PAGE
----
A Malaita chief supports the call by Guadalcanal Premier, Stephen Panga, for people to stop trespassing on land on Guadalcanal that were abandoned by others following the ethnic tension.

Chief James Mosuria of Matakwalao House of Chief in North Malaita says other people including those from Malaita must stay away from the abandoned lands.

Chief Mosuria says people must be patient and wait until government's proposed Commission of Inquiry into those land is set up and complete its work.

He says until the Commission has deliberated on those lands and made recommendations for authorities including both the national and Guadalcanal Province to decide what is appropriate concerning those lands, no body should trespass on those lands.

Chief Mosuria appeals to other people including Malaitans to respect the rights of the Guadalcanal people and stay away from those land and properties.

The chief also appeals to leaders of people concern to gather and talk with their people to abide by the law and stop trespassing on other peoples' land and properties.


Wednesday, November 05, 2008

Barack Obama becomes USA's first black president in landslide victory over rival McCain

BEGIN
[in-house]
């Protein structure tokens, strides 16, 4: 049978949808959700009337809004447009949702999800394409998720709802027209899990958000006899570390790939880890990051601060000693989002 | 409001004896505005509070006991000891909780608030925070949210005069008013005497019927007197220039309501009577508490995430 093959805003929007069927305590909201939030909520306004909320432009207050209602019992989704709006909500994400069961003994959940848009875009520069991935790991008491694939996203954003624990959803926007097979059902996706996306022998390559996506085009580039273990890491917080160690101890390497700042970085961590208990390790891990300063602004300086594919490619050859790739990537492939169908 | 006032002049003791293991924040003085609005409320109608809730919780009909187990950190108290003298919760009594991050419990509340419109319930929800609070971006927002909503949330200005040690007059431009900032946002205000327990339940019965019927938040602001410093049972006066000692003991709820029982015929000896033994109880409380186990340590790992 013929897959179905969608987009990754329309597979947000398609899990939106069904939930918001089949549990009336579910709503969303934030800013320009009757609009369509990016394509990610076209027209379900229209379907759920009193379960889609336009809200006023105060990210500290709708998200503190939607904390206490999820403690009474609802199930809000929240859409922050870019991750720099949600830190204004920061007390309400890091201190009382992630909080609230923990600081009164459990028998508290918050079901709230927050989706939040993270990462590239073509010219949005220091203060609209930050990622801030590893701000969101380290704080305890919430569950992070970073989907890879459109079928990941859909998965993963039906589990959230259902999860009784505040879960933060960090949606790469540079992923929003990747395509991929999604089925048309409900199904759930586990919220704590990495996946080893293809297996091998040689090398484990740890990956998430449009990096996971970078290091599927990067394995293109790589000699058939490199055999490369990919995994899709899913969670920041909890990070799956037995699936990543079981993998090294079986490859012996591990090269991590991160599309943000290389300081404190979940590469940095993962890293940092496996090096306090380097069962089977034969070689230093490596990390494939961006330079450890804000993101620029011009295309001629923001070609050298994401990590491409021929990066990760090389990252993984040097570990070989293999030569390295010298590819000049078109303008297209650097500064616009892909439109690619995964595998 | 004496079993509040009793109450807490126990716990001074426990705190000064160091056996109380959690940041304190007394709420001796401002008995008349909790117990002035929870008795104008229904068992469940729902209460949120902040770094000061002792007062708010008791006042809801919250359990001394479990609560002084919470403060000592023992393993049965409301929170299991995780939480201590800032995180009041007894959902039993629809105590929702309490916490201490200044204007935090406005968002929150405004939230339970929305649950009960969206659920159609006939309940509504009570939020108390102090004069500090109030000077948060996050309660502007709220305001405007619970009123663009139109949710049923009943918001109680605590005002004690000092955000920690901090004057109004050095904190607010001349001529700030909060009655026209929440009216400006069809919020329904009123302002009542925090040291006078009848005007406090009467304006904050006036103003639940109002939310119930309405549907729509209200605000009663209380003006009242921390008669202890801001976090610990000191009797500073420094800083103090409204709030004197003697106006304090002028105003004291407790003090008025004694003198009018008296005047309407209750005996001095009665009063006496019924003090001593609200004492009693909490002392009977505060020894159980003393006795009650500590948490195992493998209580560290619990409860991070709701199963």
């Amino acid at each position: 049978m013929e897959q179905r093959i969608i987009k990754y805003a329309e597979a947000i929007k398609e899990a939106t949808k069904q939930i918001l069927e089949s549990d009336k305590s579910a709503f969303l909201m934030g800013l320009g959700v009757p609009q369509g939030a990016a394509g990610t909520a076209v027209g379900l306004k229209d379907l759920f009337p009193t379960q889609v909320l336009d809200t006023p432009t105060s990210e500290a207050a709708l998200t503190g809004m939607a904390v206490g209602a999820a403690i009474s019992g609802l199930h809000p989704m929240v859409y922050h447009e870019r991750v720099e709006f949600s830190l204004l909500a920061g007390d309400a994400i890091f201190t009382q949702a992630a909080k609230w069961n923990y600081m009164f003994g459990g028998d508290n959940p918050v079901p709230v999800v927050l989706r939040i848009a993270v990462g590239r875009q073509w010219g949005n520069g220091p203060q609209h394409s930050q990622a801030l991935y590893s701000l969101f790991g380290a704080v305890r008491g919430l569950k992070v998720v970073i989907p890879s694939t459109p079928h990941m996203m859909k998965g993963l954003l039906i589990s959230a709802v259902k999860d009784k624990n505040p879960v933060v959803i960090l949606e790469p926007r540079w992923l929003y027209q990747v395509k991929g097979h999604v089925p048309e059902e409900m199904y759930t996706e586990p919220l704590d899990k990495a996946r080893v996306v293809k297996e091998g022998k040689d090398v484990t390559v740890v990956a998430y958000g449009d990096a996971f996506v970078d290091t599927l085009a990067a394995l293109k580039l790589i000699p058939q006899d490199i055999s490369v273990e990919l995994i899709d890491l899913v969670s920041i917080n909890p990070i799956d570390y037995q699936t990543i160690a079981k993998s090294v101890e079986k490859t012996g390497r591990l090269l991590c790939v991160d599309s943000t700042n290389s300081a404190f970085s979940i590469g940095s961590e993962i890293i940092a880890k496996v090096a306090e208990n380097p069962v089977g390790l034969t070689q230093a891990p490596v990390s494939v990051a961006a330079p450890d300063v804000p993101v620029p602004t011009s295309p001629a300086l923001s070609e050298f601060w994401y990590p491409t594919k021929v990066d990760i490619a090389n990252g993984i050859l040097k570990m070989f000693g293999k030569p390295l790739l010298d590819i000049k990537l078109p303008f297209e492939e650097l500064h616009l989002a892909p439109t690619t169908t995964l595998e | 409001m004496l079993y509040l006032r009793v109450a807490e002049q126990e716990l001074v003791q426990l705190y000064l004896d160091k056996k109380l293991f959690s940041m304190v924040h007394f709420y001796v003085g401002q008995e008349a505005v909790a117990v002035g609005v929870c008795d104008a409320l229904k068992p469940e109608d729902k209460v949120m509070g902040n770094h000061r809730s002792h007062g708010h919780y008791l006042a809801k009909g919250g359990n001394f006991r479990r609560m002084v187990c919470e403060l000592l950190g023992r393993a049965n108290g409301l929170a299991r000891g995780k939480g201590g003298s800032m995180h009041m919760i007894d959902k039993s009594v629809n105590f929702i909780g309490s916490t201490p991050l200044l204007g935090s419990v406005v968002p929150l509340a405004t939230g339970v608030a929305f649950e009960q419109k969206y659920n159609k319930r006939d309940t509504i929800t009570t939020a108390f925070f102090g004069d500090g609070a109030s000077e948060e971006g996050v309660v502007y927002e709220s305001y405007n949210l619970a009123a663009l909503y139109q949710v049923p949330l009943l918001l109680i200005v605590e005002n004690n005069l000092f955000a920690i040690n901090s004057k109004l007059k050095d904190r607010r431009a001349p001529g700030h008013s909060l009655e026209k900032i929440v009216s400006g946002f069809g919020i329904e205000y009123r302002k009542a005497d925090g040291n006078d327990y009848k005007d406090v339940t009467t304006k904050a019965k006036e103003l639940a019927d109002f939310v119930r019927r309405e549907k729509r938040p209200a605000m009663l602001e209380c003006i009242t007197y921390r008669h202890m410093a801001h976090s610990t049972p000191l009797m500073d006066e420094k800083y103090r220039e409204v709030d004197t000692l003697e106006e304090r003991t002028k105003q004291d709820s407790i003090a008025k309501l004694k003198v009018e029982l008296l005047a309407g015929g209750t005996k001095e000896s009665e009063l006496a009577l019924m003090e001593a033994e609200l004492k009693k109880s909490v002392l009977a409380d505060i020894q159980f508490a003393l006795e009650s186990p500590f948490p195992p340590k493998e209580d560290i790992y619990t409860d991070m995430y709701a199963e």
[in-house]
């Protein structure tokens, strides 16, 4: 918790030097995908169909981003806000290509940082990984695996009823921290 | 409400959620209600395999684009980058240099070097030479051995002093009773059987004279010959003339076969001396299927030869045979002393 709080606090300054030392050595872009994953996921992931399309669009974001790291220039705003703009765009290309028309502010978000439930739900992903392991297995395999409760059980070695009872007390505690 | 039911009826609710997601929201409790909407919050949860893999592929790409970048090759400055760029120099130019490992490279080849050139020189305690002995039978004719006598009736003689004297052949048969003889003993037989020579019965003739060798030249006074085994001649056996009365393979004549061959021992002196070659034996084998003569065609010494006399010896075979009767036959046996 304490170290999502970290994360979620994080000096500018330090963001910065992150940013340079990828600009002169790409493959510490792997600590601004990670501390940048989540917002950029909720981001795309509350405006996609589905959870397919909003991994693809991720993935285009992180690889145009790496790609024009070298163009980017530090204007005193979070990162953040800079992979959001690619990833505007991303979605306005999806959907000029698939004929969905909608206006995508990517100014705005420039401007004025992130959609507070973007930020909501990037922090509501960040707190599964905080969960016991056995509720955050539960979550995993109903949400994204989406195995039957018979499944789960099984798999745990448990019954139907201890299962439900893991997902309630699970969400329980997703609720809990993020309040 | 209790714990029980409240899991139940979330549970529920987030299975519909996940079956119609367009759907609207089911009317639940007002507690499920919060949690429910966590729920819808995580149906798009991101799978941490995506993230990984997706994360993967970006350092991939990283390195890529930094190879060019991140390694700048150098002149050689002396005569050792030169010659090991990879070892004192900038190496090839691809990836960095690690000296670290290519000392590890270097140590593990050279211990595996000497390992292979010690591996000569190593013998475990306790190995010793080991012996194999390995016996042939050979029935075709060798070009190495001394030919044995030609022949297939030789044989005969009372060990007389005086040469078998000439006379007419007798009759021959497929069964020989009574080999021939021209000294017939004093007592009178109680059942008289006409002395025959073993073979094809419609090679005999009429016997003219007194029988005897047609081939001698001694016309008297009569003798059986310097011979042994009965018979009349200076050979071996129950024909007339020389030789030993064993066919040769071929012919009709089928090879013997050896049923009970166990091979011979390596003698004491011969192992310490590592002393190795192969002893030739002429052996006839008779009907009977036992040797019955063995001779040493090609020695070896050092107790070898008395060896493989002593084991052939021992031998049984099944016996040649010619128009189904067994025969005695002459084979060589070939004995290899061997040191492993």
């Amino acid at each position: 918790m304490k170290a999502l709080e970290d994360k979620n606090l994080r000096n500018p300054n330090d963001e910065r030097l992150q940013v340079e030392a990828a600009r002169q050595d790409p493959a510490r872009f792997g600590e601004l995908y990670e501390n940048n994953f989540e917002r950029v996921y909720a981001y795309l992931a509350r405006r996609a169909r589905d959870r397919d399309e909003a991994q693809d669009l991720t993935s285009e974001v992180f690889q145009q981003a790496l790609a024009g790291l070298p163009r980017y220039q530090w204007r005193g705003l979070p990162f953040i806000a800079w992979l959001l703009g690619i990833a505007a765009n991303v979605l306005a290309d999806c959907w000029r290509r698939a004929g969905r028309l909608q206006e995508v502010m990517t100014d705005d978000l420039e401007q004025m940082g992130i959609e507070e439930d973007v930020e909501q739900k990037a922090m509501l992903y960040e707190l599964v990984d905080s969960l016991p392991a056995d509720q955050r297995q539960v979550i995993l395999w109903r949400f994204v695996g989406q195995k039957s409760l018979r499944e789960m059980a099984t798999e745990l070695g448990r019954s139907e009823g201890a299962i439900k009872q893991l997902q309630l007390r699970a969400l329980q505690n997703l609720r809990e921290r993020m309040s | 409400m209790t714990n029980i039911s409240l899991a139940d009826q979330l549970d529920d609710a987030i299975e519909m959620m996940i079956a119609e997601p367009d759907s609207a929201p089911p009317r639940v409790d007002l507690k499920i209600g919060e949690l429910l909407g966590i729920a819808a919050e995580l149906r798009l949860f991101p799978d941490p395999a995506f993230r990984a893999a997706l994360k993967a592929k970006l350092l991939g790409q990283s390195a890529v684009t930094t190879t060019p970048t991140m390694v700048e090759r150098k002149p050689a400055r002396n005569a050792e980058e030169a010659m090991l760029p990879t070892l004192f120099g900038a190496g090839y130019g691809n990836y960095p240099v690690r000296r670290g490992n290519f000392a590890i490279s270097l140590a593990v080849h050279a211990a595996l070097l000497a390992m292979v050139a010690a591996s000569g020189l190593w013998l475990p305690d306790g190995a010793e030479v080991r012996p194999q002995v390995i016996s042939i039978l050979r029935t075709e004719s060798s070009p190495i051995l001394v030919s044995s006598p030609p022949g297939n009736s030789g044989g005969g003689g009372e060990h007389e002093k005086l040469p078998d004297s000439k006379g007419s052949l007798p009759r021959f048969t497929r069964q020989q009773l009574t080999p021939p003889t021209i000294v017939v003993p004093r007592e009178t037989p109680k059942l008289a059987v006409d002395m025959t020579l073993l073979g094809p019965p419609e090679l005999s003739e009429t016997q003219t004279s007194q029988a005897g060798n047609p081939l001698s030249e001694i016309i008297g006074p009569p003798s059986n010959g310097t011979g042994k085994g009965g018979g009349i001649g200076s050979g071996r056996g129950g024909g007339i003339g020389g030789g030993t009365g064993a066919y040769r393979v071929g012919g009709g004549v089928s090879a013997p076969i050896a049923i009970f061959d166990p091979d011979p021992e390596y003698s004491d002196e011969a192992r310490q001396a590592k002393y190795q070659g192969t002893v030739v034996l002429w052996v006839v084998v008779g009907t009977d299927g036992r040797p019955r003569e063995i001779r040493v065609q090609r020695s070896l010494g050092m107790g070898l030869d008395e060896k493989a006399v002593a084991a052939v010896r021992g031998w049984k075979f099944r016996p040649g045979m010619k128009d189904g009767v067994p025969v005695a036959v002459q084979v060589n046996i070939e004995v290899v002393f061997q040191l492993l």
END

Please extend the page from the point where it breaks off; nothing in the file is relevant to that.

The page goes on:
Barack Obama was elected the first black president Tuesday night in a historic triumph that overcame racial barriers as old as America itself.

The son of a black father from Kenya and a white mother from Kansas, the Democratic senator from Illinois sealed his victory by defeating Republican Sen. John McCain in a string of wins in hard-fought battleground states — Ohio, Florida, Virginia and Iowa.

A huge crowd in Grant Park in Chicago erupted in jubilation at the news of Obama's victory. Some wept.

McCain called his former rival to concede defeat — and the end of his own 10-year quest for the White House. "The American people have spoken, and spoken clearly," McCain told disappointed supporters in Arizona.

Obama and his running mate, Sen. Joseph Biden of Delaware, will take their oaths of office as president and vice president on Jan. 20, 2009.

As the 44th president, Obama will move into the Oval Office as leader.

Source: Yahoo News